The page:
Saudi Arabia has given the Lebanese military $1 billion, and this gift may be aimed as much at Iran as at ISIS. Defense News reports:
After days of intense fighting between the Lebanese Army and Islamist fighters from Syria near the Lebanese town of Arsal, the kingdom of Saudi Arabia has offered an additional $1 billion in military aid to the Lebanese government.
The latest billion-dollar aid package comes on top of the $3 billion in French military equipment that the Saudi government pledged in December. The aid numbers dwarf Lebanon’s own defense budget, estimated at $1.2 billion in 2013.
Former Lebanese Prime Minister Saad al-Hariri announced the latest funding on Tuesday night after paying a visit to King Abdullah in Riyadh, Saudi Arabia.
Riyadh is definitely worried about ISIS, enough so that it has sent troops to its border in case the radical group gets any ideas. But by choosing Hariri, a Sunni ex-Prime Minister with close ties to both Saudi Arabia and France, as its messenger—and by choosing the Lebanese military as its beneficiary—the Kingdom is doing more than fighting ISIS. It is building up a Sunni political faction and buying Lebanese military goodwill to check Iranian influence in Lebanon.
Lebanon’s military has been accused of being too close to Shiite, Iranian-backed Hezbollah since the start of the Syrian Civil War. By quintupling the Lebanese budget in the past nine months, Saudi Arabia may be seeking to counteract that, many Middle Eastern observers suspect:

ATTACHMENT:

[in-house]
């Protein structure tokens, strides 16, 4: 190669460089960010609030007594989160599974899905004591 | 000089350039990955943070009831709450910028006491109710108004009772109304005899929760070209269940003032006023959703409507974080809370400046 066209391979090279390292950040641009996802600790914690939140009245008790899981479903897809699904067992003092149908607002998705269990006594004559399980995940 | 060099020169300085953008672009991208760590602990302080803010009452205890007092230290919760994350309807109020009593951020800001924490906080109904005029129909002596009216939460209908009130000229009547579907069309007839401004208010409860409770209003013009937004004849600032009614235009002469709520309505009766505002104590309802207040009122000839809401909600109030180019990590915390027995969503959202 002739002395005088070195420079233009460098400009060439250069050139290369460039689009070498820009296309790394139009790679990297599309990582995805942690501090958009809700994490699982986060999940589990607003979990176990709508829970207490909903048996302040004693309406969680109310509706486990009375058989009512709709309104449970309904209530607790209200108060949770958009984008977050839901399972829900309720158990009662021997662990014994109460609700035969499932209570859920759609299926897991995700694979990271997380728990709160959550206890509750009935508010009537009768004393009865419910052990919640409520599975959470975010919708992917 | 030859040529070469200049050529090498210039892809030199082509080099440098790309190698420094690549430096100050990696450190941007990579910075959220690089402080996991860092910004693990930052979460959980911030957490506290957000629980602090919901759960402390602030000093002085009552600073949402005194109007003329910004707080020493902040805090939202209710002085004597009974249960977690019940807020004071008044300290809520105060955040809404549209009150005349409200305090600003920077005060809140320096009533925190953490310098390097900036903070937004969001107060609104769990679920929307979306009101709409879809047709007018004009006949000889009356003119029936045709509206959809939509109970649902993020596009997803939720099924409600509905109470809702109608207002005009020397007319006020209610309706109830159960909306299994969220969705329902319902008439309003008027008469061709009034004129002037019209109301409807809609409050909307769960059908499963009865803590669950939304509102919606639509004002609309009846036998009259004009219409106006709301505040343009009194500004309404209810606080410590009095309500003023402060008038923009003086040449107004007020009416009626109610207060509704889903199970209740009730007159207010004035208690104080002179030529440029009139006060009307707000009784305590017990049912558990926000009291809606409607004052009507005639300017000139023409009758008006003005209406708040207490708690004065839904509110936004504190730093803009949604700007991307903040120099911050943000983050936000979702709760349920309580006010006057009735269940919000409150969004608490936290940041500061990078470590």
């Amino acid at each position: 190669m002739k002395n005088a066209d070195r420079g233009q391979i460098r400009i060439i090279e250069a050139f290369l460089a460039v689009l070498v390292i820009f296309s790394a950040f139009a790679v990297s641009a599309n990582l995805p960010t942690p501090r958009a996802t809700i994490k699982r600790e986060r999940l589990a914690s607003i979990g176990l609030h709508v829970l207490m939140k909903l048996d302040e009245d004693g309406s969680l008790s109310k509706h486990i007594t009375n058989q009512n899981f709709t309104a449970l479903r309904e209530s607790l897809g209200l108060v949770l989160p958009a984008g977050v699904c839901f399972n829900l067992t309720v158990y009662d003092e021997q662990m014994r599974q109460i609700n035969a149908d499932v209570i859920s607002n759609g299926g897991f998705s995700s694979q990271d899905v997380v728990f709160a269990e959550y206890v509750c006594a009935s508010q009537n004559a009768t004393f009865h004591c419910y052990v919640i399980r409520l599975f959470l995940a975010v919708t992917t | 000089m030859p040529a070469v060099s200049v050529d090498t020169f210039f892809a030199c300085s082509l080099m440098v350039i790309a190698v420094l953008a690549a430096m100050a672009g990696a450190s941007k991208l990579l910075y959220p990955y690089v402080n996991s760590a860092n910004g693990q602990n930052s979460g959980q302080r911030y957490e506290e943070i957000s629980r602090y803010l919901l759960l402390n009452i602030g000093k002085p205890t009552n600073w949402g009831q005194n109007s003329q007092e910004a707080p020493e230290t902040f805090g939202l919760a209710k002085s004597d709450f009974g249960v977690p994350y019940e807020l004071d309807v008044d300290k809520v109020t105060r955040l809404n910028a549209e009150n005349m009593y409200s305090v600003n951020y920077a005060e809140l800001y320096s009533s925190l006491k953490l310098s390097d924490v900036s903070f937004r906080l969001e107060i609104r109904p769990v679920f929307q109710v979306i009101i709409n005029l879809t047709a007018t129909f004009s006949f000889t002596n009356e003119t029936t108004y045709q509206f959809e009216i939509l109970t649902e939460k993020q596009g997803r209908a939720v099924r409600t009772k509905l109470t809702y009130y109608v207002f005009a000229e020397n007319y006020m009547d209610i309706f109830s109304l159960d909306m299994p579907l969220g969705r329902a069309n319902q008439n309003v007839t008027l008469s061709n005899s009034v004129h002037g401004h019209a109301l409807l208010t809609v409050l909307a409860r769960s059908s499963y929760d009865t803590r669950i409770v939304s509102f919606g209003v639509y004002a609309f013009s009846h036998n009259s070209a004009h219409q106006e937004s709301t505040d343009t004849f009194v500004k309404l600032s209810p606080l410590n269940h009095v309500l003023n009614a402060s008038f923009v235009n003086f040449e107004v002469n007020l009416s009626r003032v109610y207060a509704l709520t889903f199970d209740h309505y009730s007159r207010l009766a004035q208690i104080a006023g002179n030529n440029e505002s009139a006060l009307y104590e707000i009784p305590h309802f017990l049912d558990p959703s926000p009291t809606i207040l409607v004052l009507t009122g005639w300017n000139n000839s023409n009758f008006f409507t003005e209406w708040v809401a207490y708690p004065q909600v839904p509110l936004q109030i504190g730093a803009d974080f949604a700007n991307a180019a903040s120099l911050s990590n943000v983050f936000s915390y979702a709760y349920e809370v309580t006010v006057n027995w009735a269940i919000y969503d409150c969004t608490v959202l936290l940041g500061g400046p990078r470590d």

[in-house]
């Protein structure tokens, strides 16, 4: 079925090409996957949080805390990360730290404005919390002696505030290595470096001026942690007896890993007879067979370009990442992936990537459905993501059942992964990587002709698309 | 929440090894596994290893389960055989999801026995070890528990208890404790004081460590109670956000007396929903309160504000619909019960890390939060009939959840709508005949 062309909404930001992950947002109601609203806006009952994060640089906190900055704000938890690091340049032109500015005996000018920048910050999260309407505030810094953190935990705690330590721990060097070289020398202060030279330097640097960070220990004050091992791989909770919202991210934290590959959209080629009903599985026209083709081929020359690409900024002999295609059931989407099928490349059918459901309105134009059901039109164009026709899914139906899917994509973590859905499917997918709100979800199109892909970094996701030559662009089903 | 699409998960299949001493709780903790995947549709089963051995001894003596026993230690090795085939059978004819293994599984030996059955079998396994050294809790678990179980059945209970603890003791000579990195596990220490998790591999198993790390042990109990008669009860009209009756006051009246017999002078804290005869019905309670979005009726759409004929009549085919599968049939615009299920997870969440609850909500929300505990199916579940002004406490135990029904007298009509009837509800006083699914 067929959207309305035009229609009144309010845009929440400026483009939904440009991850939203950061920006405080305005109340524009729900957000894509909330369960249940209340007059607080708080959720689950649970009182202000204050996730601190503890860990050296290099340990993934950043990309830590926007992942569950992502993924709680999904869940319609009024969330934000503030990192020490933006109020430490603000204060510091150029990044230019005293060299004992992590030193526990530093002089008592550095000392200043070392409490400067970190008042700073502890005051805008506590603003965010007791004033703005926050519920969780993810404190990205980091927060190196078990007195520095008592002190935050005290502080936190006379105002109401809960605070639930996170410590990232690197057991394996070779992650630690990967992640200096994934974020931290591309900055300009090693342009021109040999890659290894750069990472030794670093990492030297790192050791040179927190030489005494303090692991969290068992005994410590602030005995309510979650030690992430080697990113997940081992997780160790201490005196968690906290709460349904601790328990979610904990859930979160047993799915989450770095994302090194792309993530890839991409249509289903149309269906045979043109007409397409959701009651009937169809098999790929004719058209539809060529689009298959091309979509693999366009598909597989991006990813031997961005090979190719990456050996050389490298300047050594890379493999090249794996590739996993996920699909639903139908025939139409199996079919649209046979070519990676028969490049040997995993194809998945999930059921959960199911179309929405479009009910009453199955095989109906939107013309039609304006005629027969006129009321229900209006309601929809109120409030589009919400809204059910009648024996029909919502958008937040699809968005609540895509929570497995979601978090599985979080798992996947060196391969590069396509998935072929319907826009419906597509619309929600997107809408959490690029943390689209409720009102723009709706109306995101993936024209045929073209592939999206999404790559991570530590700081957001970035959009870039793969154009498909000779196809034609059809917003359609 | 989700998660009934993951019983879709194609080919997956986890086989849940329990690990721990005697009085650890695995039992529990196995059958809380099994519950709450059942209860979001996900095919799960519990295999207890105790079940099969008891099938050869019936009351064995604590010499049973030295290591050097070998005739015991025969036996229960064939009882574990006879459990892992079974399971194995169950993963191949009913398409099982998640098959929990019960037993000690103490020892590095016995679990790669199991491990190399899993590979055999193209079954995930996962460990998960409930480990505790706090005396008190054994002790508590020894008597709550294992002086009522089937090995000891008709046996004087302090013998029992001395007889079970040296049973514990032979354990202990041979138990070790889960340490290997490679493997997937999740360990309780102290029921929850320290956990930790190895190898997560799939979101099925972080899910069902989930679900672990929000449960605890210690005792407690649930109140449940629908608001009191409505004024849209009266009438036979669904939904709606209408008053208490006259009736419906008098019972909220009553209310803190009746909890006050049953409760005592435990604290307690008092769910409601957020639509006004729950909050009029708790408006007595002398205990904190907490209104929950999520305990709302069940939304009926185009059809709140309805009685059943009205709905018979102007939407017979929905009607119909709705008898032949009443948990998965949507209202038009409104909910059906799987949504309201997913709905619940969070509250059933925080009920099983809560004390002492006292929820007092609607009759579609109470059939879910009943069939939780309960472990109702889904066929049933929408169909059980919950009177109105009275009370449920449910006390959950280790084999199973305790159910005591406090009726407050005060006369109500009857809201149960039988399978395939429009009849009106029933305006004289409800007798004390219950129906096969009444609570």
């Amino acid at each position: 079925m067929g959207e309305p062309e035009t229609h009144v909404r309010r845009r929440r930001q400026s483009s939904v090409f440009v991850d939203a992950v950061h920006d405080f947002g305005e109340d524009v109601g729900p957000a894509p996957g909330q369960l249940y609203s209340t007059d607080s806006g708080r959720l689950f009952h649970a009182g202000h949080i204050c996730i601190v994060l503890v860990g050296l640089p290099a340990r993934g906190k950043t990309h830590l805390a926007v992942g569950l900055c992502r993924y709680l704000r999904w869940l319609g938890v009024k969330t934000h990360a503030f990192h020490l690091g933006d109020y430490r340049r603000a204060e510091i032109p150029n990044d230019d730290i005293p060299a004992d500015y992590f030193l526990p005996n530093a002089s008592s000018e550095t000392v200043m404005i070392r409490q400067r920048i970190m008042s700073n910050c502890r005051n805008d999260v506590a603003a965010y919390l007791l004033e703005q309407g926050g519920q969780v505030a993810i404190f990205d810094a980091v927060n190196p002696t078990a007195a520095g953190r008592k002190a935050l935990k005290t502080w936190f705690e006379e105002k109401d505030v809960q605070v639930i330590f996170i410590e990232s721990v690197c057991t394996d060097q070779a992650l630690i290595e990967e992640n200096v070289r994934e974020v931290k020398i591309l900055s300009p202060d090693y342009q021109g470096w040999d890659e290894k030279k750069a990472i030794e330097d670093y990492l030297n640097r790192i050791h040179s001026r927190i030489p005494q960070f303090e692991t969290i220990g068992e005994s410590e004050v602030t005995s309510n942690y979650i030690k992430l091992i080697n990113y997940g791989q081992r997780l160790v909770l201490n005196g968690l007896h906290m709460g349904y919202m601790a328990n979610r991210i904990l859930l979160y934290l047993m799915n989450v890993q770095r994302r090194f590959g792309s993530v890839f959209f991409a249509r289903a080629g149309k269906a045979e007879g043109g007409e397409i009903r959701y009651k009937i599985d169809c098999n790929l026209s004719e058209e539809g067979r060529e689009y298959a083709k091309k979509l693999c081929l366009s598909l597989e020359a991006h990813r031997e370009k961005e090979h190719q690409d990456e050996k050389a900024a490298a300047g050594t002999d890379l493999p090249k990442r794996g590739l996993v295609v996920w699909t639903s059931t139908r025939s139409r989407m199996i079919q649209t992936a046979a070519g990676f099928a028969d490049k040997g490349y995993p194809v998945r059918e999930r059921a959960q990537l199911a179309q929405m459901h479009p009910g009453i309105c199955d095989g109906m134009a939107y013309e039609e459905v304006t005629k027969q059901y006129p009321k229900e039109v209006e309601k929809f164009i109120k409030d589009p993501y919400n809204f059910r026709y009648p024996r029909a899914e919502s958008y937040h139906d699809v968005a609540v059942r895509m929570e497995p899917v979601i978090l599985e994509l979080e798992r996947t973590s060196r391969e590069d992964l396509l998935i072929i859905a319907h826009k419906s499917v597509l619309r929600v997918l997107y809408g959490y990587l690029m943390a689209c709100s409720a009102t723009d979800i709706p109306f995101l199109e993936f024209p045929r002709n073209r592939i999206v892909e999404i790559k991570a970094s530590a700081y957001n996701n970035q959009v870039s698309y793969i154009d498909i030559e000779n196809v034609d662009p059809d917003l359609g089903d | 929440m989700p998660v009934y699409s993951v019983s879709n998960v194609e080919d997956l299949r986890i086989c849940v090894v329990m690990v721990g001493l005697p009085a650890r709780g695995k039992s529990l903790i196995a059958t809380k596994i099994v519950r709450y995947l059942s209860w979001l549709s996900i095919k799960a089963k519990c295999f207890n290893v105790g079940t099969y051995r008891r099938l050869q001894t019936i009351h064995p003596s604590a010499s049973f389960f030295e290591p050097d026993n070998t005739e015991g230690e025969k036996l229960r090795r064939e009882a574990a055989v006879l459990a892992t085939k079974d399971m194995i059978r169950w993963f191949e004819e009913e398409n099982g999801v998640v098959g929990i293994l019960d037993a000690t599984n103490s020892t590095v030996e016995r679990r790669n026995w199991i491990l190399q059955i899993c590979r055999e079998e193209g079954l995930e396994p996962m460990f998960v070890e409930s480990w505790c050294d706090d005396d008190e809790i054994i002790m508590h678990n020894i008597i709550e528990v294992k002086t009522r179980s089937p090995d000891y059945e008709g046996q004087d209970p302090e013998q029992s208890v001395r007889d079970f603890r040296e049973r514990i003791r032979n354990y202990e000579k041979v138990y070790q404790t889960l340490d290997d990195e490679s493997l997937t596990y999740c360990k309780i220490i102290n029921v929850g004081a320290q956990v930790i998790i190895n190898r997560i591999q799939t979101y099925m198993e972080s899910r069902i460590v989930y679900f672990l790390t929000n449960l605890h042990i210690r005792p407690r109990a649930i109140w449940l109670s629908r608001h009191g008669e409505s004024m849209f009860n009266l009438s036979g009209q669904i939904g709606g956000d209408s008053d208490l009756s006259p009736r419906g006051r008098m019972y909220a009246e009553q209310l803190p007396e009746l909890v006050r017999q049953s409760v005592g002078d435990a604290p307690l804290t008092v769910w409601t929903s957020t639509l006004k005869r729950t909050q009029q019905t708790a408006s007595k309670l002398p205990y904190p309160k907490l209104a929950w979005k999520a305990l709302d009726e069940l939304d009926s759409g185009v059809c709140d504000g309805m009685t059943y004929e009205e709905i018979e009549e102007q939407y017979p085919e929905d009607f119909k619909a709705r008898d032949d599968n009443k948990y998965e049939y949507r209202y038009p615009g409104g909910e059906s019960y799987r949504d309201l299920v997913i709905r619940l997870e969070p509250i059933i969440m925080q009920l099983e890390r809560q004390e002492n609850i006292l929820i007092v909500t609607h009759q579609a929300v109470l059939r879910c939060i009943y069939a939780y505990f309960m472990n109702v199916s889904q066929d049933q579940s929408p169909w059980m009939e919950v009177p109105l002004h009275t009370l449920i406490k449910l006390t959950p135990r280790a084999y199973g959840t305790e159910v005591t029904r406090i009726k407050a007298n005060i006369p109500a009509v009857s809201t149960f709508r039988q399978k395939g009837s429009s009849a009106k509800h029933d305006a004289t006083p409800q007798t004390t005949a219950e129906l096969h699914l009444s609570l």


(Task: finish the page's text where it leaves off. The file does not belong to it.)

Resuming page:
Saudi Arabia could have offered this financial aid to build up a Lebanese Sunni militia and would have had many reasons for doing so, from fighting the Sunni Islamic State of Iraq and Syria (ISIS) to deterring the Shiite Hezbollah and Bashar al-Assad’s intelligence forces…
It’s expected that supporting the army and strengthening it will anger groups such as Hezbollah. Hezbollah prefers the creation of Sunni militias so it can justify its existence as an armed Shiite militia. It prefers this scenario over strengthening the Lebanese army – something that can legitimately and militarily threaten it raison d’etre…
Strengthening the Lebanese army means weakening Hezbollah’s scheme to dominate Lebanon and turn it into an Iranian emirate.
If this is the case, it reinforces an emerging entente of nations in the Middle East that stand against both Iran’s hegemonic ambitions and ISIS’s radical Sunni universalism, in favor of a Westphalian order: Egypt, Saudi Arabia, the smaller Gulf emirates, and Israel. This alignment proved crucial in determining the course of the recent Gazan conflict. If it holds together through the upcoming peace negotiations, it will be a new factor to be reckoned with in the Middle East—and definitely an important dynamic to keep an eye on.